Ritter: Epidemic can’t be stopped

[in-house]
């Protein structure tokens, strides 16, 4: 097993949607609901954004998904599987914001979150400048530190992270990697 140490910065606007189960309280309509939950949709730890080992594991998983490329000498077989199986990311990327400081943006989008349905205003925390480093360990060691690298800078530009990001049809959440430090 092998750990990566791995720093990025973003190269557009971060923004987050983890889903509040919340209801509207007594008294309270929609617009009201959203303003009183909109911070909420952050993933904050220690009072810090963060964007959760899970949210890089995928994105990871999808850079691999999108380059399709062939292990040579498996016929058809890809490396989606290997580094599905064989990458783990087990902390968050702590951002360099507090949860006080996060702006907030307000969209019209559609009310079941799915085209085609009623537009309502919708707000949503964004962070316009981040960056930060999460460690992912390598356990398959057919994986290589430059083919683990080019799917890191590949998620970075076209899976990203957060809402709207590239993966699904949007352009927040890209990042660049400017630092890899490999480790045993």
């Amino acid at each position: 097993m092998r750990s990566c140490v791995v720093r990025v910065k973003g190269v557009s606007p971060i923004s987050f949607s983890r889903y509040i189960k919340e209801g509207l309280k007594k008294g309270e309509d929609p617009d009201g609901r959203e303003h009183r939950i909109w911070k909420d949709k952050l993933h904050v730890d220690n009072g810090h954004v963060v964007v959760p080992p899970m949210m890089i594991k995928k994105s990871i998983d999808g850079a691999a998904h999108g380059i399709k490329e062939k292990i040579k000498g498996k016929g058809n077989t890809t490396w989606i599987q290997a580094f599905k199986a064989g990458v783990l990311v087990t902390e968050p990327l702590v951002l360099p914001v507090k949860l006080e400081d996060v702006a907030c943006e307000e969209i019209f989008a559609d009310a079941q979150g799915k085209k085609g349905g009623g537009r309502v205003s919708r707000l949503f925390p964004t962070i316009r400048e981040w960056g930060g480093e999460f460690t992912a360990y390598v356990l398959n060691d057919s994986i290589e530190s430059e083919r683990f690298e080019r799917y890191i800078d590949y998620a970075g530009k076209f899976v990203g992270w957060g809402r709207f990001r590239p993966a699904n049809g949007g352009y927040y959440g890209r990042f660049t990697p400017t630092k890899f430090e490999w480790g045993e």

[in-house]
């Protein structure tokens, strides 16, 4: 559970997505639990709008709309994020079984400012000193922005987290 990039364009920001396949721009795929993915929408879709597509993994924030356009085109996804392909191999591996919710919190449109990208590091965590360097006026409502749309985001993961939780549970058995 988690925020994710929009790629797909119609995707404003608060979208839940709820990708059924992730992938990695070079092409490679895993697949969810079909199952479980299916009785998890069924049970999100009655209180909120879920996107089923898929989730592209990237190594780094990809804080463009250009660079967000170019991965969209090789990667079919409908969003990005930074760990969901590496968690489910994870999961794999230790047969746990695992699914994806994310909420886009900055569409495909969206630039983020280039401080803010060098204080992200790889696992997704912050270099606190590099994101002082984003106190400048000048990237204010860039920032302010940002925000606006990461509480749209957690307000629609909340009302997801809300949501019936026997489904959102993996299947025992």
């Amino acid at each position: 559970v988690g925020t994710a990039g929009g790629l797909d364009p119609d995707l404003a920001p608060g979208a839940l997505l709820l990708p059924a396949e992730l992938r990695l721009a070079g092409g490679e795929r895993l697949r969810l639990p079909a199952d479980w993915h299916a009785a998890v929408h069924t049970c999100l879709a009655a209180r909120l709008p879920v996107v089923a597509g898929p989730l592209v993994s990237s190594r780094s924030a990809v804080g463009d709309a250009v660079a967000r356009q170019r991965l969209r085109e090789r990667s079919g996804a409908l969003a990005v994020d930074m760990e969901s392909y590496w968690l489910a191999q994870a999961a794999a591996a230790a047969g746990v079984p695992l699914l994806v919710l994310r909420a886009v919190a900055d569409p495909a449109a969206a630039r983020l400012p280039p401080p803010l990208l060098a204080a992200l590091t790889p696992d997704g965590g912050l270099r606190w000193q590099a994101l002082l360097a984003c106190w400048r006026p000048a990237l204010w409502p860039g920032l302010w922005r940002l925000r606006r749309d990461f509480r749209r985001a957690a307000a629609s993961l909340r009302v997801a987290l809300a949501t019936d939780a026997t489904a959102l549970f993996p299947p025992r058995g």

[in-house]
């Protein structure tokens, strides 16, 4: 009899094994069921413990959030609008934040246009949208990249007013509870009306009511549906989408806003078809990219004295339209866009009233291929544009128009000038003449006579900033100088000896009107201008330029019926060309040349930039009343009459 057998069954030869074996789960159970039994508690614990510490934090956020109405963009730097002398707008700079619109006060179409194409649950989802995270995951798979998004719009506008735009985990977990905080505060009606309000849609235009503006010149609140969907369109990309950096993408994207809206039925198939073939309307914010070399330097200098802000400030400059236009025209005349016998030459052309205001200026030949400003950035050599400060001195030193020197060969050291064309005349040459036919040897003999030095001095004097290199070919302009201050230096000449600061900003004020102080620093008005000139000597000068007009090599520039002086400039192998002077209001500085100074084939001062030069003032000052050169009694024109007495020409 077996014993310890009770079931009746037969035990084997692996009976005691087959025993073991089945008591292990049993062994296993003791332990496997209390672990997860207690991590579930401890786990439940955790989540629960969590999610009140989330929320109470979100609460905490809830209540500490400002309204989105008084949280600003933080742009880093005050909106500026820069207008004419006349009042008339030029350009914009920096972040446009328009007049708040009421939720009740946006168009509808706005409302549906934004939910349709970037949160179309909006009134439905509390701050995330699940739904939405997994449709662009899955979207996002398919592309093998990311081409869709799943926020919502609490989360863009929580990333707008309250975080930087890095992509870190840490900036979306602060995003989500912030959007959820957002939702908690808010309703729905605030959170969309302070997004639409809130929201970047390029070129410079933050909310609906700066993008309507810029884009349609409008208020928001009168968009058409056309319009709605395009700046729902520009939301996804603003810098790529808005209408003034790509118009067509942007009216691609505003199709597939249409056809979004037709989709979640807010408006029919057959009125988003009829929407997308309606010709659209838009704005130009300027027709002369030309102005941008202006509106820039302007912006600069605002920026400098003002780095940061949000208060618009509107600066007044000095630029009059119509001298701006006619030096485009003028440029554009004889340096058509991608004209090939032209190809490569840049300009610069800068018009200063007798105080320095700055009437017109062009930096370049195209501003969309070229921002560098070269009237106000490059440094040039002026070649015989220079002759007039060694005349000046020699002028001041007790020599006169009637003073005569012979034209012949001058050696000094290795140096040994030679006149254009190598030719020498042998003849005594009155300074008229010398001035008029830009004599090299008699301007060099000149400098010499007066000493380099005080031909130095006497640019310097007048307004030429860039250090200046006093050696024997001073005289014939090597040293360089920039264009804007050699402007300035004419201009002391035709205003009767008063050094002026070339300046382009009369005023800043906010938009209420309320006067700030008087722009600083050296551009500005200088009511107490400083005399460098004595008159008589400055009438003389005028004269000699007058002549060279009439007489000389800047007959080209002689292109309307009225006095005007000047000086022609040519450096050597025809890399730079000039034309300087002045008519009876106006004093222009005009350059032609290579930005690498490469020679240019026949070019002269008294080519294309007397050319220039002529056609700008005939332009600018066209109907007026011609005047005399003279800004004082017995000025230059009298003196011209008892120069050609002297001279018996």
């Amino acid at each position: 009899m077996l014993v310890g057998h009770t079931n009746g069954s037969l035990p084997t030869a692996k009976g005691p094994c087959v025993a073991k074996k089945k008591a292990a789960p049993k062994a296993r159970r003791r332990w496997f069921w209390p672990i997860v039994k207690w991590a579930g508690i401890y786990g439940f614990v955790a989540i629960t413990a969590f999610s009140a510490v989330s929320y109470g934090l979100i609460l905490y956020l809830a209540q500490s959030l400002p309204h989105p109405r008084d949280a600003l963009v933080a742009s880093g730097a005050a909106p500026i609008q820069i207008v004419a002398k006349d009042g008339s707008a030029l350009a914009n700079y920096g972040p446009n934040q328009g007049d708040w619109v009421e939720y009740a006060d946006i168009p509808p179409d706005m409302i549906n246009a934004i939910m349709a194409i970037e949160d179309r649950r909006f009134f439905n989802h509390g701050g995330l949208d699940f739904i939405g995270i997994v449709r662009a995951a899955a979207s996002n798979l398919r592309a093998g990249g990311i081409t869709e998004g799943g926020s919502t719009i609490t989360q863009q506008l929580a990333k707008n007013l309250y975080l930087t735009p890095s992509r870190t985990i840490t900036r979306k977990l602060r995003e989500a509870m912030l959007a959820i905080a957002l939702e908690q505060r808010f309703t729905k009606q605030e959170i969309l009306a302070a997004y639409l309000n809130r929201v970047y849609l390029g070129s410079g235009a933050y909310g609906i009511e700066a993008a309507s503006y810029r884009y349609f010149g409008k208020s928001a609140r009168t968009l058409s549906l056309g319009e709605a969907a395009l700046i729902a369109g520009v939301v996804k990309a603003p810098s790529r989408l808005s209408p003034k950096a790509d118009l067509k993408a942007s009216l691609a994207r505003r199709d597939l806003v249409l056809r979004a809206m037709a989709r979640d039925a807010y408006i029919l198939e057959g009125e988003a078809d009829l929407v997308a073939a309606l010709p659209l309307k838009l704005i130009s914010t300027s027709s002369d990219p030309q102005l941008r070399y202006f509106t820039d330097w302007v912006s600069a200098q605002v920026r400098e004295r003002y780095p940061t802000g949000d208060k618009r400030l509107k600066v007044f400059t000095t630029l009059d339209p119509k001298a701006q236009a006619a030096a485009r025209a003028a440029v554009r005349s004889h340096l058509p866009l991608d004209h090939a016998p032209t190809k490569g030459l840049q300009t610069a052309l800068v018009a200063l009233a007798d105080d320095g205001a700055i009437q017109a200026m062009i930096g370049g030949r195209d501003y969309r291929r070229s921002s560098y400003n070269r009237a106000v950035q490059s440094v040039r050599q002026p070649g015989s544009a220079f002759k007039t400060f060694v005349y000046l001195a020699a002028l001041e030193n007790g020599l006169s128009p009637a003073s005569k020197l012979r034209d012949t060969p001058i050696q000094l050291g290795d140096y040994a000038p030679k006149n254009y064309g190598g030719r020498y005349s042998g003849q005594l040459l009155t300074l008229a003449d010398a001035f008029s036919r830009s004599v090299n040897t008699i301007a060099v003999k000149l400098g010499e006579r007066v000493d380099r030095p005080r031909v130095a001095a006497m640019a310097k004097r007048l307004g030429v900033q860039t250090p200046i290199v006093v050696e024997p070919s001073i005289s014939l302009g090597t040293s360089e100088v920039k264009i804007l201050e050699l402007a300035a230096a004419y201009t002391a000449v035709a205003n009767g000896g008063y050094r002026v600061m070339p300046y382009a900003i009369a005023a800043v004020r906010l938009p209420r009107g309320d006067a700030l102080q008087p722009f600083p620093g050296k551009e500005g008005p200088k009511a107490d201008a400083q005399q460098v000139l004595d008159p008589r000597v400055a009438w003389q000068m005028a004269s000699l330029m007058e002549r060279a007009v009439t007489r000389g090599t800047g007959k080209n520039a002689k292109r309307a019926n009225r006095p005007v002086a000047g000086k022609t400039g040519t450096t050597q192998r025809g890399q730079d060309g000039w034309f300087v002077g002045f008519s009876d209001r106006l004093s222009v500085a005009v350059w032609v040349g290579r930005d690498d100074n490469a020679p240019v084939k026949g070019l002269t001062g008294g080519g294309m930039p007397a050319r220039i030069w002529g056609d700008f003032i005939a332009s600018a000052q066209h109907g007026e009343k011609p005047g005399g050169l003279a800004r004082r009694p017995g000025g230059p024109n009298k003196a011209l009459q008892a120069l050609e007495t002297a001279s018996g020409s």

CENTENNIAL, Colo. – Gov. Bill Ritter said Wednesday that the pine beetle epidemic that has killed nearly half of the state’s lodgepole pine trees will have an “impact for generations to come” and will change the look of Colorado’s forests.After getting a look at stands of dead trees from the air, Ritter said the outbreak is part of a natural cycle that has been encouraged by the drought, milder winters and the fact there are so many clusters of the same type and age of tree that are attractive to the beetles.He said the epidemic can’t be stopped, only managed to reduce the risk of wildfires. That will change the look of Colorado’s forests as more pine trees die and are replaced with new ones.”It’s part of a natural cycle that our kids and grandkids will probably experience,” Ritter said, after the flyover of Evergreen, Kremmling, Vail, Breckenridge and Cheesman Reservoir with state and federal land managers.Ritter praised ski resorts for working to keep the bugs at bay by spraying insecticide on trees along their borders.With respraying necessary every two years, he acknowledged that the work is beyond the means of many homeowners. Still, he urged people who live in forests to do their part to clear trees and brush from near their homes to reduce their exposure to wildfires.”Private landowners who decide to build in a place that causes them to be somewhat vulnerable have some responsibility,” Ritter said.This year, the state is getting involved in efforts to thin out the trees attacked by pine beetles. It will spend $1 million in matching funds to help local projects to remove those trees, especially those near watersheds. That’s to help prevent wildfires from triggering erosion and from dropping ash in rivers and reservoirs.About 44 percent of the state’s 1.5 million acres of lodgepole pine are now infested by beetles, or about 660,000 acres.With all but 100,000 acres of the dead trees on federal land, the bulk of the thinning falls to the U.S. Forest Service, which plans to treat 18,000 acres of dead trees this year. Rocky Mountain Regional Forester Rick Cables said he wishes the agency could do more, but he did note that Colorado’s congressional delegation won $2 million more in funding last year for these projects.Cables said the agency has to focus on trees near where people live.”We can’t stop the bugs in a macro way, but we can try to protect the most valuable resources,” he said.Cables said it’s possible that this year the state could reach 1 million acres of infected trees.The dry, dead trees, which have a rusty red color, pose the biggest fire risk in the year or two before their needles fall off. Foresters expect more fir, spruce and aspen trees to sprout in the forest as the lodgepole trees die.
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